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johndpope /
Created November 27, 2023 23:39 — forked from romdim/
Install apfs-fuse in Ubuntu 20.04 LTS
sudo apt update
sudo apt install fuse libfuse-dev libicu-dev bzip2 libbz2-dev cmake git libattr1-dev zlib1g-dev g++
sudo snap install cmake --classic
git clone
cd apfs-fuse
git submodule init
git submodule update
mkdir build
johndpope /
Created August 2, 2023 23:46 — forked from svpino/
import os
import assemblyai as aai
from pytube import YouTube
aai.settings.api_key = "INSERT YOUR API KEY HERE"
youtube_url = ""
# Let's download the YouTube video
youtube = YouTube(youtube_url)
audio = youtube.streams.filter(only_audio=True).first()

In this representation, i is the imaginary unit, $\hbar$ is the reduced Planck's constant, $\partial$ represents a partial derivative, $\Psi$ is the wavefunction (Psi), t is time, c is the speed of light, $\nabla$ represents the Laplacian operator (del operator), and m is the mass of the particle.

Sure! Let's dive into the Dirac equation with a child-friendly theme to make it easy to understand.

Once upon a time, there was a clever scientist named Paul Dirac. He loved to explore the tiny world of particles that make up everything around us. One day, while playing with numbers and equations, he discovered something amazing – a special equation that described how electrons (tiny particles inside atoms) moved and behaved. He called it the "Dirac equation."

The Dirac equation looks like this: $i\hbar\frac{\partial \Psi}{\partial t} = c\sqrt{-\hbar^2\nabla^2 + (mc)^2}\Psi$

View videos.txt
View .zshrc
# >>> conda initialize >>>
# !! Contents within this block are managed by 'conda init' !!
__conda_setup="$('/home/oem/miniconda3/bin/conda' 'shell.zsh' 'hook' 2> /dev/null)"
if [ $? -eq 0 ]; then
eval "$__conda_setup"
if [ -f "/home/oem/miniconda3/etc/profile.d/" ]; then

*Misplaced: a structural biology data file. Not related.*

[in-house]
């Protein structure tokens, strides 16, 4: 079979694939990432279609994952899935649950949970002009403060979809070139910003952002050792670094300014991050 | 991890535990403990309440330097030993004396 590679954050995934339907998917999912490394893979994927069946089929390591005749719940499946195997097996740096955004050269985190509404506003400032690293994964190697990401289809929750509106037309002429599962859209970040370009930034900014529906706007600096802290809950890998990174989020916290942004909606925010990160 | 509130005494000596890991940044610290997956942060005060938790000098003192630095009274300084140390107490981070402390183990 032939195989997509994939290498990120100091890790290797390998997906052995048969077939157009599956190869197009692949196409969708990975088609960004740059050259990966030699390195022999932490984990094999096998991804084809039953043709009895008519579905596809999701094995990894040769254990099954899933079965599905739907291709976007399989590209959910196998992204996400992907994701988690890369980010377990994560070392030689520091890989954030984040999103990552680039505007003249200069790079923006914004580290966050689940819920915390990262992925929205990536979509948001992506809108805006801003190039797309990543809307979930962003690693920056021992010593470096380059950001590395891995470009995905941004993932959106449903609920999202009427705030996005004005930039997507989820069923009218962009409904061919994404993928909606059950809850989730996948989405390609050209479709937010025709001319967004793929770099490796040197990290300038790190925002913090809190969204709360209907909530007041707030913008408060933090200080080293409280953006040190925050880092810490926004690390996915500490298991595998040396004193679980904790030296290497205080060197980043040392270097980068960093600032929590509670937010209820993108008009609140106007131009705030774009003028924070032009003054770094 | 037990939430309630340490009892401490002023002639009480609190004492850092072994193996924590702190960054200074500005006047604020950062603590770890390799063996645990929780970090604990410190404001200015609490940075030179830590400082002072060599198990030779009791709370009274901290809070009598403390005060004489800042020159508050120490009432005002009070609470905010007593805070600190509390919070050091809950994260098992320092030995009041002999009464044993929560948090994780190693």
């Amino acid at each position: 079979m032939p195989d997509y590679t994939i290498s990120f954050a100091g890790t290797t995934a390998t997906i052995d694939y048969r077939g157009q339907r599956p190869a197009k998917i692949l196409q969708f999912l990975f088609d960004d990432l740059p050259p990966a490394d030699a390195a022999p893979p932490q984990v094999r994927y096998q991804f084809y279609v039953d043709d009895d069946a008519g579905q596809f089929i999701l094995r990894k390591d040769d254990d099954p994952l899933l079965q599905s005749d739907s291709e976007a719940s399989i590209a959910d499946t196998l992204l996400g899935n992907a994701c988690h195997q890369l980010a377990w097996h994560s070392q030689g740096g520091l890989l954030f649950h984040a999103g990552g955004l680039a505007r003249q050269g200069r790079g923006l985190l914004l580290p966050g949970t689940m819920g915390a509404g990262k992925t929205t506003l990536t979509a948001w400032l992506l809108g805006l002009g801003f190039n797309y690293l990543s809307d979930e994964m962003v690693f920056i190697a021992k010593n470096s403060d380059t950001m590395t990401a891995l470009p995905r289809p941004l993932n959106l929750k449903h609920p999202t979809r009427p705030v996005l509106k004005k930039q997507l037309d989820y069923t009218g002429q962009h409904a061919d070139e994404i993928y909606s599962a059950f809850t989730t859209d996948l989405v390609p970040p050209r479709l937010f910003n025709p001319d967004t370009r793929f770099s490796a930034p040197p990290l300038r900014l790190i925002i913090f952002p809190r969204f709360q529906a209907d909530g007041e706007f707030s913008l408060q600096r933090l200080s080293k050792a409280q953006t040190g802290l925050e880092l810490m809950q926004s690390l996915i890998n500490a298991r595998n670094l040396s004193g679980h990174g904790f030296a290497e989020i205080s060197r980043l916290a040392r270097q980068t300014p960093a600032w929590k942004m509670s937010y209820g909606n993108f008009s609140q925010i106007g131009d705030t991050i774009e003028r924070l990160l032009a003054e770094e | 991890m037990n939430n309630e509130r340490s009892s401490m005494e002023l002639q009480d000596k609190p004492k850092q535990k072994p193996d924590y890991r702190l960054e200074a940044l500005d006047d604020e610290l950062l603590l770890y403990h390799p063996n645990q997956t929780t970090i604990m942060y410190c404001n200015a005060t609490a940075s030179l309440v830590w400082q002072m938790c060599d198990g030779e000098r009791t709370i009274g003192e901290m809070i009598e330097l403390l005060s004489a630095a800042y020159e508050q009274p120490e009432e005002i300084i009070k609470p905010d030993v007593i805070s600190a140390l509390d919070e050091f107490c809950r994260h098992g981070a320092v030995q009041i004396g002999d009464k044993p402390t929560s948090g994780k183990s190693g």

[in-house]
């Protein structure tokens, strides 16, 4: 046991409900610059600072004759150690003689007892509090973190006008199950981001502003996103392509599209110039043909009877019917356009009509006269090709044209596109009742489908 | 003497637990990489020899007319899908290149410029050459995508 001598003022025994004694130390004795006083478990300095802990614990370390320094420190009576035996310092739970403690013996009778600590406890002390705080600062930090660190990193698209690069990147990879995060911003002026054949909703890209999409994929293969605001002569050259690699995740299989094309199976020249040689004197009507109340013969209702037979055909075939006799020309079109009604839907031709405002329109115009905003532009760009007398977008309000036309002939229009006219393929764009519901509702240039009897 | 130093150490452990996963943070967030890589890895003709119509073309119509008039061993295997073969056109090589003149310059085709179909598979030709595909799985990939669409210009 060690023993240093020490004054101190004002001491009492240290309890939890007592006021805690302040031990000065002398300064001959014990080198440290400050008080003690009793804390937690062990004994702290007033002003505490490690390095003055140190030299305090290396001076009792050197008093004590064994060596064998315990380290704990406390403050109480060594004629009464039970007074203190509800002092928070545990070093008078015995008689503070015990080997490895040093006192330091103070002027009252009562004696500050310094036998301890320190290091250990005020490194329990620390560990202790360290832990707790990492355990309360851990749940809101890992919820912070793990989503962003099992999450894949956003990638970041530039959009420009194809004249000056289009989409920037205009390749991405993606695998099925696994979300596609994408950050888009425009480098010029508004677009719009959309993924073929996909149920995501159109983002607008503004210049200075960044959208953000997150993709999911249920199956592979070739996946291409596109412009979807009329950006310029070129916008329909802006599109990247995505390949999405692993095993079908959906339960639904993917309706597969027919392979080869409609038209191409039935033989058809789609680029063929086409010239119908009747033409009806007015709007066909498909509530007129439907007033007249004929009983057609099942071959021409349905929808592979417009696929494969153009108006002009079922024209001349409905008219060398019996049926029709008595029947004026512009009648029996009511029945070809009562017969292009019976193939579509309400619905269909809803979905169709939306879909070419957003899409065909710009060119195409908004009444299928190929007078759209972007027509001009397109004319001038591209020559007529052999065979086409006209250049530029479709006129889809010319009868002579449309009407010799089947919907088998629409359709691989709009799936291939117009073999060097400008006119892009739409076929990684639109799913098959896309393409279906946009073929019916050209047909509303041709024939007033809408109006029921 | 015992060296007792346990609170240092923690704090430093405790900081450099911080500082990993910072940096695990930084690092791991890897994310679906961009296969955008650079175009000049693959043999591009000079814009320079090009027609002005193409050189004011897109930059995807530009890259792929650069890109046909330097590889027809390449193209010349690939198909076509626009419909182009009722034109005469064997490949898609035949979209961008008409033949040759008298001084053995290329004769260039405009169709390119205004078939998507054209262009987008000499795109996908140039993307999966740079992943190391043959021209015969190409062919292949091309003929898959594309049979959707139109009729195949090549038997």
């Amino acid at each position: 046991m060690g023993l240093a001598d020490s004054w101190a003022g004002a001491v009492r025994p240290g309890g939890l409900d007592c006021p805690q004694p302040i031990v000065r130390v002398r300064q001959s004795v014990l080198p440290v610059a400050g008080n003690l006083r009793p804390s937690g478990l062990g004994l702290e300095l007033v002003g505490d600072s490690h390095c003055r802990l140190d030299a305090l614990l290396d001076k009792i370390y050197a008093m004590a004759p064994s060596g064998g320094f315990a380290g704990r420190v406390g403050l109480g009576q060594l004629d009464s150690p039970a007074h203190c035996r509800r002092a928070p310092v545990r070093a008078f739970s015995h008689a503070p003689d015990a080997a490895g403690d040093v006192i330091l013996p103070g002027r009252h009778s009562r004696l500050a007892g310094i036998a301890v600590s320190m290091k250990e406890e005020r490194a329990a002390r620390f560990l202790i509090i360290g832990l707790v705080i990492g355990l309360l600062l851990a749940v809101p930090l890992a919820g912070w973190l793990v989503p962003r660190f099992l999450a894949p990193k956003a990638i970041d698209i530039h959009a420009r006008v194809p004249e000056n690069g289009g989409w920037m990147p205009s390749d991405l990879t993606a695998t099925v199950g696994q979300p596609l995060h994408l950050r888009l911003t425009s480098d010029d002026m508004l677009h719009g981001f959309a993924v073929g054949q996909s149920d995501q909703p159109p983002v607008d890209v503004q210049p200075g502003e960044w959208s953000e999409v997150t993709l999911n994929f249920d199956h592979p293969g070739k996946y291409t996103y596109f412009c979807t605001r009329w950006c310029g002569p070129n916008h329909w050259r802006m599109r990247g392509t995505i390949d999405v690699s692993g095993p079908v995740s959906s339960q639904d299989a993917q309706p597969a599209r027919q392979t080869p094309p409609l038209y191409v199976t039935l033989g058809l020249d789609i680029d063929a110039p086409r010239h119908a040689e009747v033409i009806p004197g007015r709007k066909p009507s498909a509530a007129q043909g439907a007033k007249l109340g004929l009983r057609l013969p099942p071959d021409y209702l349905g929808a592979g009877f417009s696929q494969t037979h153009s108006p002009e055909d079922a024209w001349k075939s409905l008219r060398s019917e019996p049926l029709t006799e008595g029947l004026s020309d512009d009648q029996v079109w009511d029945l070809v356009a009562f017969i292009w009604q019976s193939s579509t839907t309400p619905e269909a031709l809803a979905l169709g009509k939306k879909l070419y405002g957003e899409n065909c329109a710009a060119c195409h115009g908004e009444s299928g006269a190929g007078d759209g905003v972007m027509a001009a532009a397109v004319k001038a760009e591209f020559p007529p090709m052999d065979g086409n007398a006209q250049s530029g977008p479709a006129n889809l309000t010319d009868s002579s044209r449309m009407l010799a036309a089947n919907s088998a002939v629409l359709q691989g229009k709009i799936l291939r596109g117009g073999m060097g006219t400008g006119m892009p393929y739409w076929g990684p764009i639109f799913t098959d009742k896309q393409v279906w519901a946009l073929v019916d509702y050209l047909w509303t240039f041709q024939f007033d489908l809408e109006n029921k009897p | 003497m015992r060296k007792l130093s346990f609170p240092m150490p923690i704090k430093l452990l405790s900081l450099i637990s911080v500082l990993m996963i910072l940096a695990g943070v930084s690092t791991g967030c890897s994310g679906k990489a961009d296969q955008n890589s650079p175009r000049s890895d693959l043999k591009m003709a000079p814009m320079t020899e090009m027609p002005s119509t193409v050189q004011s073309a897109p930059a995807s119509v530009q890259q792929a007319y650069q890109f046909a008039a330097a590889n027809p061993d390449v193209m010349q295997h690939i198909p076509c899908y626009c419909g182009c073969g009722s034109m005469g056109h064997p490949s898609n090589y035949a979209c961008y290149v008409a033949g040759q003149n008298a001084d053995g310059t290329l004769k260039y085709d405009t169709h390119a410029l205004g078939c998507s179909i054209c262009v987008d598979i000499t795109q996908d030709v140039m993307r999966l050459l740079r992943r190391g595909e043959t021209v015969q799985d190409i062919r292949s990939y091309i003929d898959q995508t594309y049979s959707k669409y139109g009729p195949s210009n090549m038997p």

. "/home/oem/miniconda3/etc/profile.d/"
export PATH="/home/oem/miniconda3/bin:$PATH"
View instructions
onverting the provided Ruby on Rails code to PostgreSQL stored procedure is not a straightforward process, and it will require a significant amount of effort to re-implement the same functionality in PostgreSQL.
Here are the general steps you can follow:
Identify the data models and relationships: You need to identify the data models and relationships used in the Rails code and translate them into PostgreSQL data structures, including tables, columns, indexes, and constraints.
Define the stored procedure parameters: You need to define the stored procedure parameters based on the input parameters used in the Rails code.
Implement the main logic: You need to implement the main logic of the Rails code in the stored procedure. This will include querying the relevant tables, filtering the data based on the input parameters, and returning the result.
johndpope / supabase_api_auth.sql
Created August 18, 2022 00:28 — forked from FelixZY/supabase_api_auth.sql
How to configure Supabase ( to generate and accept API tokens.
View supabase_api_auth.sql
-- Token Based API Access for Supabase
-- How to configure Supabase ( to generate and accept API tokens.
-- (c) 2022 Felix Zedén Yverås
-- Provided under the MIT license (
-- Disclaimer: This file is formatted using pg_format. I'm not happy with the result but
-- prefer to follow a tool over going by personal taste.
johndpope /
Created October 14, 2021 04:49 — forked from aaabramov/
Installing zsh + oh-my-zsh on Amazon EC2 Amazon Linux 2 AMI
sudo yum update
# Installing ZSH
sudo yum -y install zsh
# Check ZSH has been installed
zsh --version
# Install "util-linux-user" because "chsh" is not available by default
# See
View app.go
package app
import (
# weechat script to display image in terminal
# (tested in termite, which is based on vte-ng)
# requirements:
# * weechat (of course)
# * w3m (for w3mimgdisplay)
# * imlib2-webp (optional, for webp support)
# save this script as ~/.weechat/python/ and load using
# /python load
# in weechat.